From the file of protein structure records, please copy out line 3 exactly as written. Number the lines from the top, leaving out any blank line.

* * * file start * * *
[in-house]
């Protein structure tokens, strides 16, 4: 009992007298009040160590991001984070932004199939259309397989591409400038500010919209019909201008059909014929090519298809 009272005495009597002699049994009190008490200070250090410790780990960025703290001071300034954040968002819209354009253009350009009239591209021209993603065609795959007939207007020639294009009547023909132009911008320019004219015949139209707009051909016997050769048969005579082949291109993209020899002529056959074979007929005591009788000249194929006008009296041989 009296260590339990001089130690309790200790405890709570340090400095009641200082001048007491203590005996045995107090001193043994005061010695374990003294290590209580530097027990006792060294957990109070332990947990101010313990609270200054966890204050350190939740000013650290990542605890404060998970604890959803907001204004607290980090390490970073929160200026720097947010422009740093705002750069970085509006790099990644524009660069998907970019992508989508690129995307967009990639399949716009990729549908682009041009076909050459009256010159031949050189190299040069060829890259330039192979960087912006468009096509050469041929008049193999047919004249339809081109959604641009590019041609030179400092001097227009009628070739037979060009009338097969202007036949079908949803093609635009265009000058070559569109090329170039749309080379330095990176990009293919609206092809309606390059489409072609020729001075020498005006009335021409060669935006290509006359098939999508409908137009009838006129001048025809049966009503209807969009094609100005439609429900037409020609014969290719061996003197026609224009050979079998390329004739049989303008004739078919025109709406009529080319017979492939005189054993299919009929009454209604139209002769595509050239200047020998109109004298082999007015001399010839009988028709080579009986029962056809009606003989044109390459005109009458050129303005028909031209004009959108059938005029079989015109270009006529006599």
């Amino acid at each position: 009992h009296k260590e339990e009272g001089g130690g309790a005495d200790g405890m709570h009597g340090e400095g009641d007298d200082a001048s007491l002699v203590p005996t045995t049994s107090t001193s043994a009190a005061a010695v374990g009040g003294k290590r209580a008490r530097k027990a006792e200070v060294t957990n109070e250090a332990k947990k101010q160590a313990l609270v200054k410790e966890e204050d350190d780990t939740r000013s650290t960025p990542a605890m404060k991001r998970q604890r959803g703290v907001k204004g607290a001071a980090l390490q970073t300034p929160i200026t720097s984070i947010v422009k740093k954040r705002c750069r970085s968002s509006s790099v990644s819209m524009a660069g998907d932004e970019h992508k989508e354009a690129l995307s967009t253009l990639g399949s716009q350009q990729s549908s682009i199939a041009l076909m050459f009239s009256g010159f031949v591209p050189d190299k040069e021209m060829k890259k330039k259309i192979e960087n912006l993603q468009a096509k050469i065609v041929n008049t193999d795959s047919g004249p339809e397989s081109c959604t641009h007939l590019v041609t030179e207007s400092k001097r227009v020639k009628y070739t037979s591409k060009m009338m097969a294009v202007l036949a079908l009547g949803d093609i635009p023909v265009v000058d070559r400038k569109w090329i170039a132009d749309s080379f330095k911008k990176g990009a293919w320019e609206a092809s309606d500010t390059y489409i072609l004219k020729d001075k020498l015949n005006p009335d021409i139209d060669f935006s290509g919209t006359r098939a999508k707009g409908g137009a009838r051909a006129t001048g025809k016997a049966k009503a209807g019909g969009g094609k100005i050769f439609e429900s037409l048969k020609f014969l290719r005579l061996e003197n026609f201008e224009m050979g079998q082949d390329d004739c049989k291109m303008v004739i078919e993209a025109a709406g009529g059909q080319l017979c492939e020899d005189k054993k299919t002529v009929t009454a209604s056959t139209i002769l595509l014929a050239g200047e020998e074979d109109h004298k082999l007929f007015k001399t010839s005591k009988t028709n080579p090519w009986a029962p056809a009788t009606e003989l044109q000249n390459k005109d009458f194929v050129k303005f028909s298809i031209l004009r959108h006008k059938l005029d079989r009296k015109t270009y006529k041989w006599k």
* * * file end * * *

């Amino acid at each position: 009992h009296k260590e339990e009272g001089g130690g309790a005495d200790g405890m709570h009597g340090e400095g009641d007298d200082a001048s007491l002699v203590p005996t045995t049994s107090t001193s043994a009190a005061a010695v374990g009040g003294k290590r209580a008490r530097k027990a006792e200070v060294t957990n109070e250090a332990k947990k101010q160590a313990l609270v200054k410790e966890e204050d350190d780990t939740r000013s650290t960025p990542a605890m404060k991001r998970q604890r959803g703290v907001k204004g607290a001071a980090l390490q970073t300034p929160i200026t720097s984070i947010v422009k740093k954040r705002c750069r970085s968002s509006s790099v990644s819209m524009a660069g998907d932004e970019h992508k989508e354009a690129l995307s967009t253009l990639g399949s716009q350009q990729s549908s682009i199939a041009l076909m050459f009239s009256g010159f031949v591209p050189d190299k040069e021209m060829k890259k330039k259309i192979e960087n912006l993603q468009a096509k050469i065609v041929n008049t193999d795959s047919g004249p339809e397989s081109c959604t641009h007939l590019v041609t030179e207007s400092k001097r227009v020639k009628y070739t037979s591409k060009m009338m097969a294009v202007l036949a079908l009547g949803d093609i635009p023909v265009v000058d070559r400038k569109w090329i170039a132009d749309s080379f330095k911008k990176g990009a293919w320019e609206a092809s309606d500010t390059y489409i072609l004219k020729d001075k020498l015949n005006p009335d021409i139209d060669f935006s290509g919209t006359r098939a999508k707009g409908g137009a009838r051909a006129t001048g025809k016997a049966k009503a209807g019909g969009g094609k100005i050769f439609e429900s037409l048969k020609f014969l290719r005579l061996e003197n026609f201008e224009m050979g079998q082949d390329d004739c049989k291109m303008v004739i078919e993209a025109a709406g009529g059909q080319l017979c492939e020899d005189k054993k299919t002529v009929t009454a209604s056959t139209i002769l595509l014929a050239g200047e020998e074979d109109h004298k082999l007929f007015k001399t010839s005591k009988t028709n080579p090519w009986a029962p056809a009788t009606e003989l044109q000249n390459k005109d009458f194929v050129k303005f028909s298809i031209l004009r959108h006008k059938l005029d079989r009296k015109t270009y006529k041989w006599k």